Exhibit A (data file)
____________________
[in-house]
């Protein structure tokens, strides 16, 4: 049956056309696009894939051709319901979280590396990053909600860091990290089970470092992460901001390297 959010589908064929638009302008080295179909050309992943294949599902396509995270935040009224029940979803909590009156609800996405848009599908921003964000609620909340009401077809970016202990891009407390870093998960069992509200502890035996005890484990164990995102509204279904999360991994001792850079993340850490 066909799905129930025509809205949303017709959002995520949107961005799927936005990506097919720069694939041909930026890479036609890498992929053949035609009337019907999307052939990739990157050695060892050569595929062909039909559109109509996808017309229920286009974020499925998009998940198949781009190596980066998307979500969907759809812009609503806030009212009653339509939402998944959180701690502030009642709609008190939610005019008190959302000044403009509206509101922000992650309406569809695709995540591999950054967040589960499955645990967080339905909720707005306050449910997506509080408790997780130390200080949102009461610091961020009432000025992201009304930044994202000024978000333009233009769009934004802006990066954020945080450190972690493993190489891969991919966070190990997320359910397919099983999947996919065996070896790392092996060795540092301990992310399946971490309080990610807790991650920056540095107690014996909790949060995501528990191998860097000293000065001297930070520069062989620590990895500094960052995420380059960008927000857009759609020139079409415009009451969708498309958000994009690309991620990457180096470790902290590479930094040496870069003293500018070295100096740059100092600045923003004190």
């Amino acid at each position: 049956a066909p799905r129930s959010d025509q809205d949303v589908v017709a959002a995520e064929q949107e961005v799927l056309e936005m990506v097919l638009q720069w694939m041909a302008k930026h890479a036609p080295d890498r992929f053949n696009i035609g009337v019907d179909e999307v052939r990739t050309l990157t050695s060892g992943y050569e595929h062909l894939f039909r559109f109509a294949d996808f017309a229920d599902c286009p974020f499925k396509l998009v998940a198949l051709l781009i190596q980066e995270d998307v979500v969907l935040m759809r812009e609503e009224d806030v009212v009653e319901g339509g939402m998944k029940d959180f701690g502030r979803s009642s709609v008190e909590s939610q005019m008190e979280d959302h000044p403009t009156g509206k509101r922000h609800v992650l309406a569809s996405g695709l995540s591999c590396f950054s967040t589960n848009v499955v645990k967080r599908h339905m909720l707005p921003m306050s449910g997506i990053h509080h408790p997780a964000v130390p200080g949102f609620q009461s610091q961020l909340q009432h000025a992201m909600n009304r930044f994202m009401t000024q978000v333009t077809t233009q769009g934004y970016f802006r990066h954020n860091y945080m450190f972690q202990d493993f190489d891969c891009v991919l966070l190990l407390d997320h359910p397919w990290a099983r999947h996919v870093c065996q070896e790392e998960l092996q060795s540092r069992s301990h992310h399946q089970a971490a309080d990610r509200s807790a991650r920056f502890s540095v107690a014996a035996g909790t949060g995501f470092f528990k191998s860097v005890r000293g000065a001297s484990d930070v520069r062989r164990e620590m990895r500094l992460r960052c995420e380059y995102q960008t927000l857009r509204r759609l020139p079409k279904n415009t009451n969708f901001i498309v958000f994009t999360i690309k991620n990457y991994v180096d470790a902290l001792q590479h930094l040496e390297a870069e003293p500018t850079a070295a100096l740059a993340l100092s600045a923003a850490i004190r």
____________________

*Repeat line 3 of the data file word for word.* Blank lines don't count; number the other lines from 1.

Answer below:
């Amino acid at each position: 049956a066909p799905r129930s959010d025509q809205d949303v589908v017709a959002a995520e064929q949107e961005v799927l056309e936005m990506v097919l638009q720069w694939m041909a302008k930026h890479a036609p080295d890498r992929f053949n696009i035609g009337v019907d179909e999307v052939r990739t050309l990157t050695s060892g992943y050569e595929h062909l894939f039909r559109f109509a294949d996808f017309a229920d599902c286009p974020f499925k396509l998009v998940a198949l051709l781009i190596q980066e995270d998307v979500v969907l935040m759809r812009e609503e009224d806030v009212v009653e319901g339509g939402m998944k029940d959180f701690g502030r979803s009642s709609v008190e909590s939610q005019m008190e979280d959302h000044p403009t009156g509206k509101r922000h609800v992650l309406a569809s996405g695709l995540s591999c590396f950054s967040t589960n848009v499955v645990k967080r599908h339905m909720l707005p921003m306050s449910g997506i990053h509080h408790p997780a964000v130390p200080g949102f609620q009461s610091q961020l909340q009432h000025a992201m909600n009304r930044f994202m009401t000024q978000v333009t077809t233009q769009g934004y970016f802006r990066h954020n860091y945080m450190f972690q202990d493993f190489d891969c891009v991919l966070l190990l407390d997320h359910p397919w990290a099983r999947h996919v870093c065996q070896e790392e998960l092996q060795s540092r069992s301990h992310h399946q089970a971490a309080d990610r509200s807790a991650r920056f502890s540095v107690a014996a035996g909790t949060g995501f470092f528990k191998s860097v005890r000293g000065a001297s484990d930070v520069r062989r164990e620590m990895r500094l992460r960052c995420e380059y995102q960008t927000l857009r509204r759609l020139p079409k279904n415009t009451n969708f901001i498309v958000f994009t999360i690309k991620n990457y991994v180096d470790a902290l001792q590479h930094l040496e390297a870069e003293p500018t850079a070295a100096l740059a993340l100092s600045a923003a850490i004190r």